What every lover should know about the creative artist. Part Three

The lover in Monty's case is Pat

What can lovers and friends do when they recognize a creative artist in their midst?

The young person struggling with artistic impulses is vulnerable in the formative years.  Without the maturity of craft and experience, the need for lessons, coaching, and educational support is essential.

In fact, the artist’s need to learn and explore never ends.  The creative person remains an avaricious student their entire life.  Formal education is often too structured and limiting for the impatient potential artist so guidance is important at this stage of development to assure a good background.  A painter who does not understand the history of his art form will always be limited by what he or she does not know.  A novelist who has no critical perspective of his genre is destined to mediocrity.  Many localities offer special programs for the gifted and talented.  Acceptance in their educational program should be the goal of the creative aspirant.

By the late teens and early twenties, the creative personality will do well to find a mentor, an older person in her artistic field who can serve as teacher and advisor.  Mentors open the door on the real life of what it means to pursue art.  The struggle and the compromises of adult life become evident as art as a profession is revealed.  Most acolytes of art never progress beyond this stage.  Although they do not choose the sacrifices of the artist’s life, they can become an especially qualified audience for appreciation of the art form.

Beyond the early stages of recognition of talent and the acquisitions of basic education and skills, the creative artist needs an opportunity for growth and refinement.  Since it is usually impossible to earn a livelihood from purely artistic productivity, practical compromises must be made.  The natural urge toward marriage and children further complicates the equation.  Families are required to make significant financial and lifestyle sacrifices if they are to support a creative artist member.  It is a difficult role to play because it is easy to see the artist as a selfish, willfully exploitive human being whose personal interests outweigh the comforts and concerns of the family.  If dedication is a prerequisite of the artist, it is also a necessary quality of his or her enduring family.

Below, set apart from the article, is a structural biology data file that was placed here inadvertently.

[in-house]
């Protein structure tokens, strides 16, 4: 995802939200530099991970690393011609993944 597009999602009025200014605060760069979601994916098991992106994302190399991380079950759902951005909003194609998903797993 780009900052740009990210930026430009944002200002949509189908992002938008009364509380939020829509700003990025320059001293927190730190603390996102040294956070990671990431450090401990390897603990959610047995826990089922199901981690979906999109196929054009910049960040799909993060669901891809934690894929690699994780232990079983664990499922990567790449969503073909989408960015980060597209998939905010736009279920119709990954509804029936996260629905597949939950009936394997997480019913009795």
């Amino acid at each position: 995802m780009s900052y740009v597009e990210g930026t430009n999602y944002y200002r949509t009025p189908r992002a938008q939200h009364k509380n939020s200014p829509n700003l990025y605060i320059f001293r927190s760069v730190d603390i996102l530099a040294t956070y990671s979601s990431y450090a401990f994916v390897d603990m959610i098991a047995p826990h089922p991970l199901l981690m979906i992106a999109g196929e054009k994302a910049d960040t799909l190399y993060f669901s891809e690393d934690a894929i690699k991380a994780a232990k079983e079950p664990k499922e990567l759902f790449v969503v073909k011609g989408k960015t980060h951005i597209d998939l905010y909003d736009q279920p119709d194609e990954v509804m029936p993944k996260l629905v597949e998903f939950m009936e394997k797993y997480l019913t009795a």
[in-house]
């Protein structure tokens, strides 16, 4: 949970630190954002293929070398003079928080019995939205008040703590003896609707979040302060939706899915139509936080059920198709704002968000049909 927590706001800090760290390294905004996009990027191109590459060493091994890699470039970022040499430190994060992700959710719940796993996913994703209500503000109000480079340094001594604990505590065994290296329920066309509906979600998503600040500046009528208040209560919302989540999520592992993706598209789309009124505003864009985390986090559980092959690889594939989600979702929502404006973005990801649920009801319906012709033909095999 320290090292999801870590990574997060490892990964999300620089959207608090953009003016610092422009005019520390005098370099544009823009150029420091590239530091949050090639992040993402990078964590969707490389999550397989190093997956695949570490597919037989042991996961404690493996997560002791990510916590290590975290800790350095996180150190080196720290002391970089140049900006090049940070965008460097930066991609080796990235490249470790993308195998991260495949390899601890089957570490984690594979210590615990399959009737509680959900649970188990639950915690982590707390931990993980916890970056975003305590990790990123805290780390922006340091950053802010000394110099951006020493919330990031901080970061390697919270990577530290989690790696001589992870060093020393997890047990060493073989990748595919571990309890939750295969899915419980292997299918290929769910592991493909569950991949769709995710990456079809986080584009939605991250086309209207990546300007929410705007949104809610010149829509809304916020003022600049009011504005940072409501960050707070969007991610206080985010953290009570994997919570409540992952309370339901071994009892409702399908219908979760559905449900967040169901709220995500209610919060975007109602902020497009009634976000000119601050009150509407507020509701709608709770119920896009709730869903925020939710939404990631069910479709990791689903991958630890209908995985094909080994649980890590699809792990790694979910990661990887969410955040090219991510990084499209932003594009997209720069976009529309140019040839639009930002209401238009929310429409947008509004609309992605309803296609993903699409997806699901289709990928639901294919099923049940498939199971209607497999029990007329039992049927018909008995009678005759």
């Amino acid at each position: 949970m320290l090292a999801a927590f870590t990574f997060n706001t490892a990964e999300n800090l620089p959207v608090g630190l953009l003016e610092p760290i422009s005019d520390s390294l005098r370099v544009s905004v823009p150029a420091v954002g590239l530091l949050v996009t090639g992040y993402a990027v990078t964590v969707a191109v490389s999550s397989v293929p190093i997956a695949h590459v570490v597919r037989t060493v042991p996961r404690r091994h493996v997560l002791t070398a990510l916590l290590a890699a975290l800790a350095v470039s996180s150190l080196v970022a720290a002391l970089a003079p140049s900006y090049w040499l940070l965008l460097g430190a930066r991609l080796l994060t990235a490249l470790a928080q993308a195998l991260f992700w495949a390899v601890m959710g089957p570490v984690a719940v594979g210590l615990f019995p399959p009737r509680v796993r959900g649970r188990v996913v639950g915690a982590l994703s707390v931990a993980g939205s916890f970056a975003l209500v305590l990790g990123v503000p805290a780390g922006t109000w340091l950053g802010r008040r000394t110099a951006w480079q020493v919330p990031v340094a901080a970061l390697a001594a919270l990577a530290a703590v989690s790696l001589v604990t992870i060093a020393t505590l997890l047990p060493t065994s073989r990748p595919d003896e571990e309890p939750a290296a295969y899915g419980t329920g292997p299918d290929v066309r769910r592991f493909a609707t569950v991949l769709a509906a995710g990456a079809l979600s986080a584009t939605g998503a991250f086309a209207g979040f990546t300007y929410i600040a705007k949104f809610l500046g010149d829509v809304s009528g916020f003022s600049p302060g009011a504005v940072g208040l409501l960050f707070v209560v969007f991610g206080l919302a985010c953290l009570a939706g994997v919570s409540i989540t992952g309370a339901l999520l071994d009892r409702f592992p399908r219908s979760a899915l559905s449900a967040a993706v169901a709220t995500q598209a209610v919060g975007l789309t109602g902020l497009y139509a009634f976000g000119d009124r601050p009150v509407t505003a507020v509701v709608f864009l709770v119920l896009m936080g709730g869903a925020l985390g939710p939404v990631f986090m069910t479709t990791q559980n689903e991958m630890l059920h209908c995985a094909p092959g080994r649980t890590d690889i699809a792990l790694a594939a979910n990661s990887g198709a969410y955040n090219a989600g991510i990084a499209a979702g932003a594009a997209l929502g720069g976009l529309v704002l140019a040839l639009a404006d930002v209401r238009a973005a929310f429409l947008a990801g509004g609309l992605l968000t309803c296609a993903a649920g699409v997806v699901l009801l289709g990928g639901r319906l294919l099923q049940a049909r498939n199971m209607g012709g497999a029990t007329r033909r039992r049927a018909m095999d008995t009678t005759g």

If the goal of the lover can be the same as the artist—the consistent completion of artistic work—then the lover and the artist can take joy in the productivity.

You may have noticed in this blog that entries will try not to become gender specific because the blogger is male.  In a general commentary, the pronouns will often alternate between paragraphs.  As a man with three daughters and five granddaughters, the blogger intends to be as gender inclusive as possible.


Filed under Writing

5 responses to “What every lover should know about the creative artist. Part Three

  1. > You may have noticed in this blog that entries will try not to become gender specific because the blogger is male. In a general commentary, the pronouns will often alternate between paragraphs. As a man with three daughters and five granddaughters, the blogger intends to be as gender inclusive as possible.

    i applaud the intent but deplore the method. The only thing that happens to me when I read self-consciously gender-neutral text is that I am diverted from what else the writer is saying, and hare off into irritation that sexual politics inserts itself into what should be a discussion of something else. Not that you aren’t in a lot of company; however, I find it jarring, distracting, and therefore annoying, just as I find the use of a singular subject coupled with “their” as a way of avoiding his or her. While it is true that the English language doesn’t have a good way of removing gender-bias expectations, it is equally true that conforming to PC-ordained usage still doesn’t solve the problem, and adds others.

    Nice to see you blogging, though.

    • Always editing me. And since you were the editor at Hampton Roads who guided me through the four Booker Series novels, I pay attention. In fact, Frank, your comment started me on a quest to find my connection to Betty Ford. I found it ,and it has now become today’s blog which I dedicate to you. Why aren’t you smiling. You are a genius, Frank. But remember that my definition of genius is someone who never fries bacon in the nude.

  2. Re: “Shared goals”, Here, here! That was the point of the tedious, hopefully cogent, explanation of term definition in my first comment. I trust it was received in the fashion in which it was offered. “Gotta do a few for the TEAM!”